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A Definition of Political Science

September 9, 2022
                                                                                          

In the Nicornachean Ethics Aristotle observes that the

end of politics is to engender “a certain character in the citizens and to make them good and disposed to perform noble actions.” 

For that reason, statesmen must have some knowledge of the human psyche.  If Aristotle’s observation means something more than that politicians should have a good grasp of human nature, then what are the dimensions ofthis knowledge?

            We saw in my post on September 5 that differentiated human psychological consciousness is not something that men have always had.  Rather, this was the unique result of the discovery in Hellas of philosophy as a mode of consciousness of existence‑in‑truth, of openness to transcendent divine reality. That this differentiation should be a principal discovery of a theological revolution, however, is somewhat perplexing. Yet, if we observe that the men of these ancient cultures came to know themselves only by reference to acts of the gods or by acts of men who were both mortal and immortal, once the hegemony of the intracosmic gods was broken the differentiated consciousness of man was a logical development.  Prephilosophic ancient man could not see or understand himself as uniquely human as long as the only ones with individuality were gods or men who were nearly gods.  The newly differentiated consciousness of the divine reality as transcendent, not intracosmic, had the effect, therefore, of pushing the human psyche into the forefront of human consciousness because now man was understood to be the source of order and disorder.  Eric Voegelin writes that “Through the opening of the soul the philosopher finds himself in a new relation with God;  he not only discovers his own psyche as an instrument for experiencing transcendence but at the same time discovers the divinity in its radically nonhuman transcendence.  Hence, the differentiation of the psyche is inseperable from a new truth about God.”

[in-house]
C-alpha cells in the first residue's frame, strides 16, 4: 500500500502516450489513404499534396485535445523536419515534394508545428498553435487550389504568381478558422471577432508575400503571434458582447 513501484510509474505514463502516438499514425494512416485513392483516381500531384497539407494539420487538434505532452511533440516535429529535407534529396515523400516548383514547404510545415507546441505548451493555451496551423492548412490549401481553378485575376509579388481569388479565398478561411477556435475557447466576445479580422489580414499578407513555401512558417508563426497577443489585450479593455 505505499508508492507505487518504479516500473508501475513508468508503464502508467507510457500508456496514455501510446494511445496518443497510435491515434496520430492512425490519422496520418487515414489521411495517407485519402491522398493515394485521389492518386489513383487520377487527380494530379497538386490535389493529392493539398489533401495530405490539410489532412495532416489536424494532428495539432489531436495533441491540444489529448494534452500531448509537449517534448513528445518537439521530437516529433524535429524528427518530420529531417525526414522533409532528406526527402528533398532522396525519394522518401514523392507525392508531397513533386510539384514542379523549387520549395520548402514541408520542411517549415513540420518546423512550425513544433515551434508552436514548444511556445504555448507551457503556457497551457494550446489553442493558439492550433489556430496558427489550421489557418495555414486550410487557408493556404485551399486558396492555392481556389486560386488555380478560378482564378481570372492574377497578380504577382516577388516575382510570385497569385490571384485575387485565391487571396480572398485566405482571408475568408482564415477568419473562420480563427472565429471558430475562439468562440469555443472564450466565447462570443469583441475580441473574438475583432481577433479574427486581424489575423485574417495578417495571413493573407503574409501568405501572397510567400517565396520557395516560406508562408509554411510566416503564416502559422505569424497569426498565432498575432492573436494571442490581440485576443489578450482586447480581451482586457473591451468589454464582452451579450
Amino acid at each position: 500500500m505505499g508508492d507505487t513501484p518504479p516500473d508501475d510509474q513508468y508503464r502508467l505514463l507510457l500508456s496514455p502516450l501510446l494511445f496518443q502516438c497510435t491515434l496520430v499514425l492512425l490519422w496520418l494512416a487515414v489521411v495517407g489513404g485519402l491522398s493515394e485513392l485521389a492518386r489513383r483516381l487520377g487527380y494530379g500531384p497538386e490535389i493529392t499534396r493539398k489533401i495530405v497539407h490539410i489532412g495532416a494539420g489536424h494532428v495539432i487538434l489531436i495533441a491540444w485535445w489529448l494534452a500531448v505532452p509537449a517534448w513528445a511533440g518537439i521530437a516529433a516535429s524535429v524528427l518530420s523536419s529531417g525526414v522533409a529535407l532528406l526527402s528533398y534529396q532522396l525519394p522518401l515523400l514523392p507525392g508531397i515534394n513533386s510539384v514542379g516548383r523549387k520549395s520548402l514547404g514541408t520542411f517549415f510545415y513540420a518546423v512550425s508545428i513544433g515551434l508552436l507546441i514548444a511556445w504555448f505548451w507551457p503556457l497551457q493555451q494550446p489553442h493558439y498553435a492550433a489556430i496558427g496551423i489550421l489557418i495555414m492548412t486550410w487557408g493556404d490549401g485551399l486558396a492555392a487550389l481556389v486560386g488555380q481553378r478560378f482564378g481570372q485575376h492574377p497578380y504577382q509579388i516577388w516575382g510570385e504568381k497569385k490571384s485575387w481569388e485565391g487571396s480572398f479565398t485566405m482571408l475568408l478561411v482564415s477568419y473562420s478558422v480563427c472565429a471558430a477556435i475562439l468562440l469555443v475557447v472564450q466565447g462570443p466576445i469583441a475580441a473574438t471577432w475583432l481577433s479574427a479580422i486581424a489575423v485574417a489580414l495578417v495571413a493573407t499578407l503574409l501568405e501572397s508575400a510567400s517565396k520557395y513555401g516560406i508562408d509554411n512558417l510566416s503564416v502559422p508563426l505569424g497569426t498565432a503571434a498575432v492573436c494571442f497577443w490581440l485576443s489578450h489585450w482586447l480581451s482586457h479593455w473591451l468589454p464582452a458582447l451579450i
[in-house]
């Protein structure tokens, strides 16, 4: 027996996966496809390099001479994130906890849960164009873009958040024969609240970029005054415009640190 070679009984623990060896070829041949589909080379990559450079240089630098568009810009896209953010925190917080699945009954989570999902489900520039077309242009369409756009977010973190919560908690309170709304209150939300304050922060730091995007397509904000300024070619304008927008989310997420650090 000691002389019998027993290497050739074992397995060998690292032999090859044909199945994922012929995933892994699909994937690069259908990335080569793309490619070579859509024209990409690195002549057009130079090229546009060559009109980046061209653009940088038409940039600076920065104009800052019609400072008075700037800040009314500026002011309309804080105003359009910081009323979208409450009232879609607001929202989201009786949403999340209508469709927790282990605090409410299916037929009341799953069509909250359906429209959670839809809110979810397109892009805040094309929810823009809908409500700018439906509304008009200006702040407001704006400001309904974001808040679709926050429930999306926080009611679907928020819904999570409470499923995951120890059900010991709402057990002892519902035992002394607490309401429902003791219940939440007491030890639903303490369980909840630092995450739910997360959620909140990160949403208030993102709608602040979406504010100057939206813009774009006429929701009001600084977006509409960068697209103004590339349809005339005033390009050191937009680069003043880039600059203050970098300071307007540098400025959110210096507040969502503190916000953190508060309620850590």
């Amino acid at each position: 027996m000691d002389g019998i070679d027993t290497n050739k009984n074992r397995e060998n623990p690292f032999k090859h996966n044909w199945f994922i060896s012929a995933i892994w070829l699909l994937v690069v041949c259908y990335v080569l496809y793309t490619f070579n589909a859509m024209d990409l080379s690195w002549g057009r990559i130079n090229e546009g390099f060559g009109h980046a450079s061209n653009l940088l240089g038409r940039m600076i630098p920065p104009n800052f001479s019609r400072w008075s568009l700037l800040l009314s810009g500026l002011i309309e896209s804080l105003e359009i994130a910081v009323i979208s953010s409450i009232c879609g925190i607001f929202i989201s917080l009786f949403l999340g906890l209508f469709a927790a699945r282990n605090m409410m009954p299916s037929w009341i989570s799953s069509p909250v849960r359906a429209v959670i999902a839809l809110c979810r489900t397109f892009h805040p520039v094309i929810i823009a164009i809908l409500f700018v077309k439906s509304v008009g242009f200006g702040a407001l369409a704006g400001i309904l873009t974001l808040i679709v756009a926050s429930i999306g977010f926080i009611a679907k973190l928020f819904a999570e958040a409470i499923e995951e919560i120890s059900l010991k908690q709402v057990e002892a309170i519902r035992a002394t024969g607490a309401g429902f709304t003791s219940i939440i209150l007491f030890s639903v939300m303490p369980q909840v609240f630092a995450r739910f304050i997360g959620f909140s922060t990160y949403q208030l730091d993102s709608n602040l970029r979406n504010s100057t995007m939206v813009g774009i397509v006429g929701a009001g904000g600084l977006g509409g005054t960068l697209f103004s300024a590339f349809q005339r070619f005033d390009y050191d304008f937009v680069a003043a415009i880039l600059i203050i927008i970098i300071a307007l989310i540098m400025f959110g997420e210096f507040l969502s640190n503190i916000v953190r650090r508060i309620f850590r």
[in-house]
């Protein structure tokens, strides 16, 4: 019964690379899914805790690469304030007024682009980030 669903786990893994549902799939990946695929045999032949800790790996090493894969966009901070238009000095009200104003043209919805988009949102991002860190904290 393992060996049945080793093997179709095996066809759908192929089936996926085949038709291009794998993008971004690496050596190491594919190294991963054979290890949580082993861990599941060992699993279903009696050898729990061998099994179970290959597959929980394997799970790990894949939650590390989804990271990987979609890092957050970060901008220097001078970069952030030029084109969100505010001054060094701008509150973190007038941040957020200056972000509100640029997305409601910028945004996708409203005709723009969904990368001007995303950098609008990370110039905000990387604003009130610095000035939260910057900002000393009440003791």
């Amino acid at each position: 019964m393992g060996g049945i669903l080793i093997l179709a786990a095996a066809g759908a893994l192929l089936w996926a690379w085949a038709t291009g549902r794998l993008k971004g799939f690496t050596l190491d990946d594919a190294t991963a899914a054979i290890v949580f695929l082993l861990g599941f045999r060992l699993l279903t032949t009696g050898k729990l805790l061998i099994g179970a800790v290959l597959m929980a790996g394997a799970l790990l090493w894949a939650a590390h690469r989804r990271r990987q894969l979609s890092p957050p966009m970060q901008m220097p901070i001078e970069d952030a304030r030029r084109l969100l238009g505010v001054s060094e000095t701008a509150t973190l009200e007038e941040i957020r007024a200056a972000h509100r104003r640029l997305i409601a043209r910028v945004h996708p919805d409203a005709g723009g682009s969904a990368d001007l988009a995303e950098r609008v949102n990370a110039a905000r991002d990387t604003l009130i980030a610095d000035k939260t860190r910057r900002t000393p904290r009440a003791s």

We find this “new truth about God” manifest in Aristotle’s discussion of intelligence (nous) and of the contemplative life (bios theoretikos)  as the maximal actualization of human happiness.   Aristotle taught that human action is oriented towards ends hierarchically ordered and intellected by the soul, which is itself hierarchically ordered into higher (rational) and lower (appetitive and vegetative) aspects. The soul’s life in accordance with virtue is true happiness, which in the sphere of human action is the cause (anion) and arche of all that men do. In human affairs, true happiness is analogous to the divine arche in the field of physis.

Nous, as the highest capacity of the rational part of the soul, deals with “the highest objects of knowledge.”

“At its highest level, poetic contemplation of the divine reality, Aristotle calls it the striving to be deathless or immortal since, he says, nous is either “divine or the:  most divine thing in us.”

 How is this “immortalizing” aspect of Aristotle’s philosophy crucial to understanding his definition of political science?  It is crucial because noetic consciousness of transcendent divine reality, is articulated in the philosophic insight that the arche of all that is is not a cosmic god but a divine principle (arche) beyond the cosmos that man may contemplate with his reason (logos) and not merely honor by ritual sacrifices

That broke the hegemony of mythic symbols of order and opened the way for a “science” of politics.

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